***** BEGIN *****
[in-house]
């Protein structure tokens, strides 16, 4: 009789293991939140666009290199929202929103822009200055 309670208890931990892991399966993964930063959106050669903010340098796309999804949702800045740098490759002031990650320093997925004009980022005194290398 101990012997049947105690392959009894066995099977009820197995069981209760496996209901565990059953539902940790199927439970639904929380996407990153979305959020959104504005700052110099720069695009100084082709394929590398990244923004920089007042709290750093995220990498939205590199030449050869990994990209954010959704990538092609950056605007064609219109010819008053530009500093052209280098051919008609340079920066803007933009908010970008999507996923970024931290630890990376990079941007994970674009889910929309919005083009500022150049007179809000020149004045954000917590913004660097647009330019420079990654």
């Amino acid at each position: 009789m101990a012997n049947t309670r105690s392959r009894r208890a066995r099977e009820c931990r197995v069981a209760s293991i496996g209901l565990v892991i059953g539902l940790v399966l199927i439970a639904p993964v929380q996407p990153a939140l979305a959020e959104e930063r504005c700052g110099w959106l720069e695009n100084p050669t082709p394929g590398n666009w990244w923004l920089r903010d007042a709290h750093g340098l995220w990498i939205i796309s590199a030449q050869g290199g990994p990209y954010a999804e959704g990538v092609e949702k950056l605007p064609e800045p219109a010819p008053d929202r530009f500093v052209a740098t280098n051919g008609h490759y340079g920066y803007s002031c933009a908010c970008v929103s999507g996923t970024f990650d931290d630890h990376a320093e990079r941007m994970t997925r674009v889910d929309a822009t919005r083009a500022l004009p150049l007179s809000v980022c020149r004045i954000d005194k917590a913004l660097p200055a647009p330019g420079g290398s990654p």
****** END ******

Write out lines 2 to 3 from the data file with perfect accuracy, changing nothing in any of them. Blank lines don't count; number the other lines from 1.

């Protein structure tokens, strides 16, 4: 009789293991939140666009290199929202929103822009200055 309670208890931990892991399966993964930063959106050669903010340098796309999804949702800045740098490759002031990650320093997925004009980022005194290398 101990012997049947105690392959009894066995099977009820197995069981209760496996209901565990059953539902940790199927439970639904929380996407990153979305959020959104504005700052110099720069695009100084082709394929590398990244923004920089007042709290750093995220990498939205590199030449050869990994990209954010959704990538092609950056605007064609219109010819008053530009500093052209280098051919008609340079920066803007933009908010970008999507996923970024931290630890990376990079941007994970674009889910929309919005083009500022150049007179809000020149004045954000917590913004660097647009330019420079990654």
């Amino acid at each position: 009789m101990a012997n049947t309670r105690s392959r009894r208890a066995r099977e009820c931990r197995v069981a209760s293991i496996g209901l565990v892991i059953g539902l940790v399966l199927i439970a639904p993964v929380q996407p990153a939140l979305a959020e959104e930063r504005c700052g110099w959106l720069e695009n100084p050669t082709p394929g590398n666009w990244w923004l920089r903010d007042a709290h750093g340098l995220w990498i939205i796309s590199a030449q050869g290199g990994p990209y954010a999804e959704g990538v092609e949702k950056l605007p064609e800045p219109a010819p008053d929202r530009f500093v052209a740098t280098n051919g008609h490759y340079g920066y803007s002031c933009a908010c970008v929103s999507g996923t970024f990650d931290d630890h990376a320093e990079r941007m994970t997925r674009v889910d929309a822009t919005r083009a500022l004009p150049l007179s809000v980022c020149r004045i954000d005194k917590a913004l660097p200055a647009p330019g420079g290398s990654p």